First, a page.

Putting the brand at the core of the customer journey.
One of the fundamental challenges for brands in today’s digital, customer-led business environment (where loyalty has been replaced by price, value by ease of access and recommendations from being an individual conversation to a social media announcement) is involving themselves in the experience of customers and prospects in a manner that ‘absorbs’ rather than annoys.
Customers dance across multiple channels (that is why it is so hard to create effective and considered true user journeys), from viewing a piece of marketing collateral on a train, to visiting a campaign website to tweeting about a bad level of customer service - they can connect with a brand in any way that they choose.
Historically brands have responded to this behaviour - creating and resourcing Twitter accounts, WhatsApp or LinkedIn groups and Snapchat channels – all in answer to where customers are.
There is nothing fundamentally wrong with this.
They then create marketing campaigns driving traffic to these platforms – with the mindset being ‘you now come to us’. From these platforms, they can then follow historical marketing techniques to engage with customers – all under the cloak of ‘customer engagement’ in the belief that they are creating an immersive experience.
Their work done – they then invest considerable marketing budgets and resources pushing content (be this video, images, articles, infographics) onto these platforms, measuring return on investment in terms of ‘views, likes etc.’ - under the misinterpretation of this being an accurate measure of success.
I think that such examples - highlight an issue with brand thinking and planning - insofar as brands are engaging with customers and prospects on a pure marketing as opposed to a customer experience level, resulting in brands missing out on creating a true relationship with customers.
This is easy to highlight, easy to discuss but not so easy to address.
Clearly, brands need to focus on generating engagement at the ‘top of the funnel’ through advertising led marketing efforts – be this PPC, SEO, focused multi-channel product campaigns and to an extent this will always remain the case. However, by flexing brand messaging, content and overall proposition to a ‘moment in time’ and specific channels - we can start to influence and reinforce brands and what they stand for.
This is not just a case of investing and enhancing user experience (the task of completing actions online as efficiently and easy as possible). Indeed, the whole emphasis on UX is moving more and more towards automation and away from engaging and memorable experiences. For example, today we see websites and apps benefiting hugely from machine learning and AI, understanding our behaviour so well and blending user journeys with personalisation – that many times, if you do remember you completed a specific task online – something must have been wrong with the experience.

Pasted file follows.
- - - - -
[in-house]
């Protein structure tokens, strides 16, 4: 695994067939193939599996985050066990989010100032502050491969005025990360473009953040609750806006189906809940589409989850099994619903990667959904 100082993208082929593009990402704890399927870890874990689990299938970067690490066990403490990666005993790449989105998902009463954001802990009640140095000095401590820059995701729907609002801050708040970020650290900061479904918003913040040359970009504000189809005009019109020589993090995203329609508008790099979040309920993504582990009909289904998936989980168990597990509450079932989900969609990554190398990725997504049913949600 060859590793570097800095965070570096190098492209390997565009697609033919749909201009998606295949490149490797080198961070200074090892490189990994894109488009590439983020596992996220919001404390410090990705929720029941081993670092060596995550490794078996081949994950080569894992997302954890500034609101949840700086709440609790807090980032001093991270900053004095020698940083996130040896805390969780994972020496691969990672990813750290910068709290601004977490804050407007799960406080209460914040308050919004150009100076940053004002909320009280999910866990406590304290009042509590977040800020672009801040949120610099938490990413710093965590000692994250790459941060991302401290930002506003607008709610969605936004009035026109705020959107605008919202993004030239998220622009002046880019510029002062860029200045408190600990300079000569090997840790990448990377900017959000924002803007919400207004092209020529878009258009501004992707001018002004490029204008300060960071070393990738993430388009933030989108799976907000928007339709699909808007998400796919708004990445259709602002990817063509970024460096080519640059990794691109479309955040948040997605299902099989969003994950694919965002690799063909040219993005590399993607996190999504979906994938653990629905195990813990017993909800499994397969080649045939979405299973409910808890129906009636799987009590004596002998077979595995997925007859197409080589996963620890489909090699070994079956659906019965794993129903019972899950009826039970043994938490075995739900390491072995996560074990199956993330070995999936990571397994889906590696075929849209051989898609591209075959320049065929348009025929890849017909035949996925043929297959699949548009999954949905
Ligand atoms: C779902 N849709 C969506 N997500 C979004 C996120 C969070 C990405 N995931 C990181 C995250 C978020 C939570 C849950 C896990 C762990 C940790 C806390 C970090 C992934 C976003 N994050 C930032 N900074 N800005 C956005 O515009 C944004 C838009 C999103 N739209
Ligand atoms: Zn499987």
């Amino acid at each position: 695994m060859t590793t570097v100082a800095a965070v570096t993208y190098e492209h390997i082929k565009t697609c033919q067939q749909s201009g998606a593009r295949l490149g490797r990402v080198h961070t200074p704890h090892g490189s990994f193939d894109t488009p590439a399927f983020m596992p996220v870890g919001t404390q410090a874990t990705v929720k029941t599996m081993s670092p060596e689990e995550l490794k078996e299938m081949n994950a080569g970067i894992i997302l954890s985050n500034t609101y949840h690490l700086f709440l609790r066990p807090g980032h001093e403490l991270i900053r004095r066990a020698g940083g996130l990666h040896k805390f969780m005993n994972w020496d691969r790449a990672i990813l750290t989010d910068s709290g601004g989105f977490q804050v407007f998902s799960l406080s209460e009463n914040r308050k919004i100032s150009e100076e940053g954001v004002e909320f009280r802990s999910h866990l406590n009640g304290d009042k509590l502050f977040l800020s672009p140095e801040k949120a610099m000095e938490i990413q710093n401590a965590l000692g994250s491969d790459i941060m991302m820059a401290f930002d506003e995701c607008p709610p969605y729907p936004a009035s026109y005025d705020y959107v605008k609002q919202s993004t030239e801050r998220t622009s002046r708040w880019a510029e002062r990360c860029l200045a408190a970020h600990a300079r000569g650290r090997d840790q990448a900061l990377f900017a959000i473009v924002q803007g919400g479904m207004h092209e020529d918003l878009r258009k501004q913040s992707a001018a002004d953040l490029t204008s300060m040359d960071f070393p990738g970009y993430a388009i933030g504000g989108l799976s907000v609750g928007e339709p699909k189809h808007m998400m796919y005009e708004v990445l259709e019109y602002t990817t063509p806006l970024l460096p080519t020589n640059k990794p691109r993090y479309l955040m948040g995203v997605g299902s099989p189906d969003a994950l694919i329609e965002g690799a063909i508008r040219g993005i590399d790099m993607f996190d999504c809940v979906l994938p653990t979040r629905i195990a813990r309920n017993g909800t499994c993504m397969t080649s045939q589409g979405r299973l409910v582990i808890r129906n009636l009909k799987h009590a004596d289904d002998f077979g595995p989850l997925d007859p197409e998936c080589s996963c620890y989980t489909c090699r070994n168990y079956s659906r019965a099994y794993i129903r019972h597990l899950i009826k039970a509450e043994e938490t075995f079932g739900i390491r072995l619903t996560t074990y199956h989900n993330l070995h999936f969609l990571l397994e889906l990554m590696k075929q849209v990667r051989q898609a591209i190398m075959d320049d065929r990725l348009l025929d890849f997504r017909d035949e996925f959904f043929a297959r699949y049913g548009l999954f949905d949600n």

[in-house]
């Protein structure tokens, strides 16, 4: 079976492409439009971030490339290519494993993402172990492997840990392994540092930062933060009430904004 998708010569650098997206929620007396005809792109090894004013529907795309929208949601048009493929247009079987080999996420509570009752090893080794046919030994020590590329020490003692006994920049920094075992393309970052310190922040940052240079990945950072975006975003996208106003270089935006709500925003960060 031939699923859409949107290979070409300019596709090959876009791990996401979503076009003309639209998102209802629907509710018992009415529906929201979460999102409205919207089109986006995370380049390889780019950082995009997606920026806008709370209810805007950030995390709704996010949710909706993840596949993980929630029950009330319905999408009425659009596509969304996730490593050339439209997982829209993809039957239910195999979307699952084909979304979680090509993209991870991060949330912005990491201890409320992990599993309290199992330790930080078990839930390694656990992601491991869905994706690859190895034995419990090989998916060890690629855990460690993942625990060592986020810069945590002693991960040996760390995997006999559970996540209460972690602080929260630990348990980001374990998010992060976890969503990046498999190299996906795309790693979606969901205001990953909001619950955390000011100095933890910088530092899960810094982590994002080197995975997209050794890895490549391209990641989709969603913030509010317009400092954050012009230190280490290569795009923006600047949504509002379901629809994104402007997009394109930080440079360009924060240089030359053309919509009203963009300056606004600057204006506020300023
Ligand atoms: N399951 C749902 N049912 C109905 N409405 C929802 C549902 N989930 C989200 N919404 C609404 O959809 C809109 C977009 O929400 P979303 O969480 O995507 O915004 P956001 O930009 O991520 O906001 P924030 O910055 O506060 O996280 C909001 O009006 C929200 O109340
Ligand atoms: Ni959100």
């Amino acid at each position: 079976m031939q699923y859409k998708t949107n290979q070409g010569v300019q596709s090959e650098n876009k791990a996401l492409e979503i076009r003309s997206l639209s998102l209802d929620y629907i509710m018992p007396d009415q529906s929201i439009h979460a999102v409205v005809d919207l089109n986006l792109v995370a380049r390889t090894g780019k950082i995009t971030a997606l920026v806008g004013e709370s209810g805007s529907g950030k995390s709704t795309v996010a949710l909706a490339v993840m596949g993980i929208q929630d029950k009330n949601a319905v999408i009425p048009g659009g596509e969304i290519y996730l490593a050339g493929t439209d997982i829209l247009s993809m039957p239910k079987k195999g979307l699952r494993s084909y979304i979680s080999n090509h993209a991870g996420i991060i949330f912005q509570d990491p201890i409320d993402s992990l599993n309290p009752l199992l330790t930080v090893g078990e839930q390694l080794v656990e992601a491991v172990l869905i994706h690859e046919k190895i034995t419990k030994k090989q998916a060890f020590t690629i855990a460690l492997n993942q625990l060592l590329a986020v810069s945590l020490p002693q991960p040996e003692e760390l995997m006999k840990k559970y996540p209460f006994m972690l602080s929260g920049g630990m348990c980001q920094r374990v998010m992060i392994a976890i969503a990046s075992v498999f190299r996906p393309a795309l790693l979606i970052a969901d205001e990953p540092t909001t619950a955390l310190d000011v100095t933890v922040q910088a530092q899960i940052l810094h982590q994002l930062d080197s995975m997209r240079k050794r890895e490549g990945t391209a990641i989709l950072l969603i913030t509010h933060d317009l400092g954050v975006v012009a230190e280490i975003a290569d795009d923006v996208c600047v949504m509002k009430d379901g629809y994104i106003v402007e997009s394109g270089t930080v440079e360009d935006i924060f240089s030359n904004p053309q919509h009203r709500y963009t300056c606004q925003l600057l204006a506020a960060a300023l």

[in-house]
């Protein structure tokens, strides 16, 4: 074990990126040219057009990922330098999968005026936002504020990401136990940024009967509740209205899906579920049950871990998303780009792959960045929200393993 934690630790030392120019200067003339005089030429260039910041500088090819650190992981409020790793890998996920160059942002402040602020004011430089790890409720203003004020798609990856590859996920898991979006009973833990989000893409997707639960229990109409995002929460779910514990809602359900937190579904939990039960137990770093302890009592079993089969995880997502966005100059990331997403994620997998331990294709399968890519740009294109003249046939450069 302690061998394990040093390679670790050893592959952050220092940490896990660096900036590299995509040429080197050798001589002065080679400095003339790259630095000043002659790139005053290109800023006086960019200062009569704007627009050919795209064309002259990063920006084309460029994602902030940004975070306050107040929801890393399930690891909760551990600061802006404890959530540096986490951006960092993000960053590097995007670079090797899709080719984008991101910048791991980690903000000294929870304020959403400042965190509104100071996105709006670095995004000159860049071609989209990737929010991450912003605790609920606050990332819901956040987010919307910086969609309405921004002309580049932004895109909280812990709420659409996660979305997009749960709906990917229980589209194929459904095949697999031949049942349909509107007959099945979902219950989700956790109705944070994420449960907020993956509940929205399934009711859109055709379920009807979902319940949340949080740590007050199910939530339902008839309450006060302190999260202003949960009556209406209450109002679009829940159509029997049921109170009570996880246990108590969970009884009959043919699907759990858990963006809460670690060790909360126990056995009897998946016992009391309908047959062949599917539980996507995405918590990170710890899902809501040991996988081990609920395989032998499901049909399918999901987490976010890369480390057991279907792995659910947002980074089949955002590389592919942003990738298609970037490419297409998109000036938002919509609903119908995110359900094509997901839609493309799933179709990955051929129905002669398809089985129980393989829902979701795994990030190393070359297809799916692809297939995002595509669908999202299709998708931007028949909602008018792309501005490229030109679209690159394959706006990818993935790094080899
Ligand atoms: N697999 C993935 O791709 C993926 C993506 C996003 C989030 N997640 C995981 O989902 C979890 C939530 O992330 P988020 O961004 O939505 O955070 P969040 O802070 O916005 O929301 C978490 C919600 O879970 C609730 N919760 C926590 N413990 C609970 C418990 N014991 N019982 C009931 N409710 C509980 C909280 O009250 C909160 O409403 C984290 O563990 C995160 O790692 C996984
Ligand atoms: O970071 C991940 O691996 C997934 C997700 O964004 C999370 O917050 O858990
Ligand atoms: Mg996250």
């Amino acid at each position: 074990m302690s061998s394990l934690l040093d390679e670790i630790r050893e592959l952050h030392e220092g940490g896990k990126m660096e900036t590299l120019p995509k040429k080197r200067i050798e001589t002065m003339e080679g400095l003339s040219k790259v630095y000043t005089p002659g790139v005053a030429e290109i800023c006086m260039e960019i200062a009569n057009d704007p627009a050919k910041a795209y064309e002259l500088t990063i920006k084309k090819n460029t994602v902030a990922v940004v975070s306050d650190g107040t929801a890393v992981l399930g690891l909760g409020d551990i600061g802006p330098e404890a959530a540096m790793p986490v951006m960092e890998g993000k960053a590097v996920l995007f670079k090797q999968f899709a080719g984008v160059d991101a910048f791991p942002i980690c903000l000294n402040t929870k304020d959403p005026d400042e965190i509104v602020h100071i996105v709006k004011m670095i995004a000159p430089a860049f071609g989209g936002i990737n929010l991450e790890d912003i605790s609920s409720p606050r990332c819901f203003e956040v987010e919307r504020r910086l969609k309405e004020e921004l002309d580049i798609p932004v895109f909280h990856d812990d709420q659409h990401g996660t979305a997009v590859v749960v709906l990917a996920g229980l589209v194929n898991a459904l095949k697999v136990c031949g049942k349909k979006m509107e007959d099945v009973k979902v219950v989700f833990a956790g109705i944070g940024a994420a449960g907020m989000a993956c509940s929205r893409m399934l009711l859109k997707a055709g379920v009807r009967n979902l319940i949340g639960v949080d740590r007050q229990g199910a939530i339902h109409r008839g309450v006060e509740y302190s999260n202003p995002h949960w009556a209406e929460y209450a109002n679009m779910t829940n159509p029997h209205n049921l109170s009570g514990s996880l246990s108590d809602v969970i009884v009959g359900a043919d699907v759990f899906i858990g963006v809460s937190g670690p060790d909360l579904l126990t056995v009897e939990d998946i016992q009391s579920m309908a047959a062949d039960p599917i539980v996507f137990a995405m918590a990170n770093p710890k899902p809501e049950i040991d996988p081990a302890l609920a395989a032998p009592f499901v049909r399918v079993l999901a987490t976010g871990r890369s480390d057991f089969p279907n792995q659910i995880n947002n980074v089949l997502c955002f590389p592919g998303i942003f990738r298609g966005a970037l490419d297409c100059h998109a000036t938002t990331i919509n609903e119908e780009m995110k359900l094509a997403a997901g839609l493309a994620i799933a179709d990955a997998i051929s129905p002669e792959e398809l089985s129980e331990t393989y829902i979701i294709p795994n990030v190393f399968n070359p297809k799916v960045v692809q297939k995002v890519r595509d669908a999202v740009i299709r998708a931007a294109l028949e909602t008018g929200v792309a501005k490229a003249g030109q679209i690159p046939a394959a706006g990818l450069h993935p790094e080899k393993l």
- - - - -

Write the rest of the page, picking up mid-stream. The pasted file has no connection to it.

Blandness and following the same path is being celebrated - with the knock-on effect that everything looks, feels and behaves the same – resulting in brand messaging and individuality being lost in a sea of uniformity, with occasional colour, image and font variations.
Therefore, a core question arises - how can brands connect more effectively with the customer experience and stand out as a brand?
I think that an overarching answer could be provided by focusing on the wider experience and touchpoints that a customer may have with an organisation and empowering staff, prospects and customers to create individual relationships with a brand. Taking this approach may start to identify opportunities to cement brand relationships, some examples are;
· Empowering staff to use digital channels to make decisions to enhance service delivery – why have a one-way Twitter conversation? Allow staff to support customers – providing refunds (in the case of poor experiences), one to one advice and value-added services via social.
· Consider digital channels as pure commodities – simply as enablers within the wider customer experience. Why focus all your attention and expense on a website if more of your customers are starting their user journey and engagement via your Facebook page?
· Creativity – look, behave and act differently. Creativity is – in my mind - the next stage of digital development – create some ‘space to think’ digital experiences. Sure, create a swift purchase funnel, but include some creative thinking in pre-and post-purchase stages of engagement – real aspects of beauty and creativity that make users stop and admire.
· Use digital - the speed and ease of engagement - to provide you with the time to enhance offline experiences – as with Mr Porter, where products are hand delivered with free personalised add-ons.
These examples will enable brands to influence and become enablers to an engaging customer journey – additionally they provide multiple opportunities to test different tone of voice, visuals, messaging etc.
You may think that this is all very well and good in theory, but does it work?
Well forward-thinking brands are already trying and testing wider customer experience enhancements that support, blend with and even extend their brand reach. In the US, Nordstrom allow customers to return unused goods bought at any retailer – increasing loyalty, creating a new marketing and engagement angle, all for a minimal operational impact.
This highlights a well thought out, considered approach which shows a great understanding of delivering an excellent customer experience whilst enhancing the brand.
So, put simply - understanding the experiences your customers and prospects have (and importantly, want) and identifying where and how you can best deliver your brand message and making sure that it enhances the overall customer experience (online and offline) can pay huge dividends in terms of effective and engaging marketing and memorability for customers and prospects.